20,000 Leagues Under the Sea : Illustrated Classics
ISBN: 9789384225407 Pages: 240 Size: 197 x 138 mm Format: Hardback Weight: 350 gm.
About The Book
"A large number of ships sailing the ocean had encountered a particular object—endlessly long, shaped like a spindle and much larger and faster than even the biggest whale. It was even reported to glow!
A strange marine object captures the attention of the world. Professor Pierre Arronax and his loyal servant Conseil board the Abraham Lincoln in order to hunt down this creature. There they meet the famous harpooner Ned Land. They are accidentally flung off the ship and find each other in the open sea. They desperately grasp hold of the same creature they were hunting and find it to be a submarine. The three men are then captured and brought inside the vessel, where they meet its enigmatic creator and commander, Captain Nemo.
How do they survive? What adventures do they face when they are on the vessel? Read on to find out."
About Jules Verne
8 February 1828, Jules Gabriel Verne was a French novelist, poet and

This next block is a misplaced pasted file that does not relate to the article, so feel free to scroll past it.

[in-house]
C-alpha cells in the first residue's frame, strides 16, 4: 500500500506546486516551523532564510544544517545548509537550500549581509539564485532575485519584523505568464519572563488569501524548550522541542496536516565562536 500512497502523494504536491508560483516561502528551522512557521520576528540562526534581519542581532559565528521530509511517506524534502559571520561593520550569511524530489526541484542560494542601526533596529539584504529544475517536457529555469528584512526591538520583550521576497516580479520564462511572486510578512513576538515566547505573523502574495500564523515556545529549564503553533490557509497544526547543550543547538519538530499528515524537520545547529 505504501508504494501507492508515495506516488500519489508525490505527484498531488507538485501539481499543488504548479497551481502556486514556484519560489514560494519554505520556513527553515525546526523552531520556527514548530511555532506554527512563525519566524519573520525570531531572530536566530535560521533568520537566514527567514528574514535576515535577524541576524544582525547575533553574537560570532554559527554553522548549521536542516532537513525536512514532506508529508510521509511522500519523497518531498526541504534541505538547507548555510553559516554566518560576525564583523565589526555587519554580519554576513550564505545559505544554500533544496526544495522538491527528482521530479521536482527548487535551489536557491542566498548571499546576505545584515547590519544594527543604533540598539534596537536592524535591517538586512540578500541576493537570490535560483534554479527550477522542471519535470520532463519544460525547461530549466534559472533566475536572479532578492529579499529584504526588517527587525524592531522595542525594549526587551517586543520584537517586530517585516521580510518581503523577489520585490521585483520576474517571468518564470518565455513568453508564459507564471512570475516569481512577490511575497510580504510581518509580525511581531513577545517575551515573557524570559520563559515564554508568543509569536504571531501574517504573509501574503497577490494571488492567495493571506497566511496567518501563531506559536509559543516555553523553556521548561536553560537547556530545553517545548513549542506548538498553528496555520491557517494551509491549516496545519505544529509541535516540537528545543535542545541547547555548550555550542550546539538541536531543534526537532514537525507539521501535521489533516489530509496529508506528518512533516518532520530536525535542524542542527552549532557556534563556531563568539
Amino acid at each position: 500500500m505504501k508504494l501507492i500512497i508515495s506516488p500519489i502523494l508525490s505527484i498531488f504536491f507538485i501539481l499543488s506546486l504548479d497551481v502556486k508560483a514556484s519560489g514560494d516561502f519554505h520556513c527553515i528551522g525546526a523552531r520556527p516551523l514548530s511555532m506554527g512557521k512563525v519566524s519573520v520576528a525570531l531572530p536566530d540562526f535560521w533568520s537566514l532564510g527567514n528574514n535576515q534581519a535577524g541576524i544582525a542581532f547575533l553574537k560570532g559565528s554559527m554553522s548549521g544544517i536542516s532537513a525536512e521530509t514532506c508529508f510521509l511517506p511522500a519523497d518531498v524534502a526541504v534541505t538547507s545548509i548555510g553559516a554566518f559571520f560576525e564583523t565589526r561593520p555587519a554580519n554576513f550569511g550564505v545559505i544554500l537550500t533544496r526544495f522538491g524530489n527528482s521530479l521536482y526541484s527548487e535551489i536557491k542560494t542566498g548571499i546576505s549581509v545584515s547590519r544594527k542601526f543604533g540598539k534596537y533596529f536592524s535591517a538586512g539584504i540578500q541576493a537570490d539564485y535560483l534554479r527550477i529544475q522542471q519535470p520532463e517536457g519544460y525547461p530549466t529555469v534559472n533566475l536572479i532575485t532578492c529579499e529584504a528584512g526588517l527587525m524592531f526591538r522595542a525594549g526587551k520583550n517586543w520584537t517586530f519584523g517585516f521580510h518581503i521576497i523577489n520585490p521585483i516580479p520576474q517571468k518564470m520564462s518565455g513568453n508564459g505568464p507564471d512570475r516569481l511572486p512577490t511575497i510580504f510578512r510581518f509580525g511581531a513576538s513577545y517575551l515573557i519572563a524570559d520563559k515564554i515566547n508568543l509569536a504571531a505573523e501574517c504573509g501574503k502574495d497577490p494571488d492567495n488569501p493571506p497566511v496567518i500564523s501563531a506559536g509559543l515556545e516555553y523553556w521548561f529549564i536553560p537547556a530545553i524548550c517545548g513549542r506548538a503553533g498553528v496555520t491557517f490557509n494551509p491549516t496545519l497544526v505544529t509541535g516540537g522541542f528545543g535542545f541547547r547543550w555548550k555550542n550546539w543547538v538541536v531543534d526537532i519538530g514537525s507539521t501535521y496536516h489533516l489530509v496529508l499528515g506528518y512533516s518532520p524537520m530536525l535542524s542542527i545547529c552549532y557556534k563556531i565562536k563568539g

playwright who has also been the second most-translated writer in the world
Popular for writing about air, underwater and space travel much before
submarines or air travel became a reality, Verne was a visionary. Early in
life, he began writing for magazines and his collaboration with Pierre-Jules
Hetzel led to the creation of the Voyages Extraordinaires series that
included Journey To The Center Of The Earth (1864), 20,000 Leagues Under The
Sea (1870) and Around The World In 80 Days (1873). A writer of plays, poems,
operetta libretti, short stories, essays and miscellaneous non-fiction,
Verne, in his works imagined a more harmonious and humanitarian society.
English translations of Verne's novels began in 1869 with William
Lackland's translation of Five Weeks In A Balloon (originally published in
1863), and continued throughout his writing career, with publishers and
translators working together to have his most popular books printed into
On Verne and his influence on literature, Ray Bradbury had remarked, We
are all, in one way or another, the children of Jules Verne.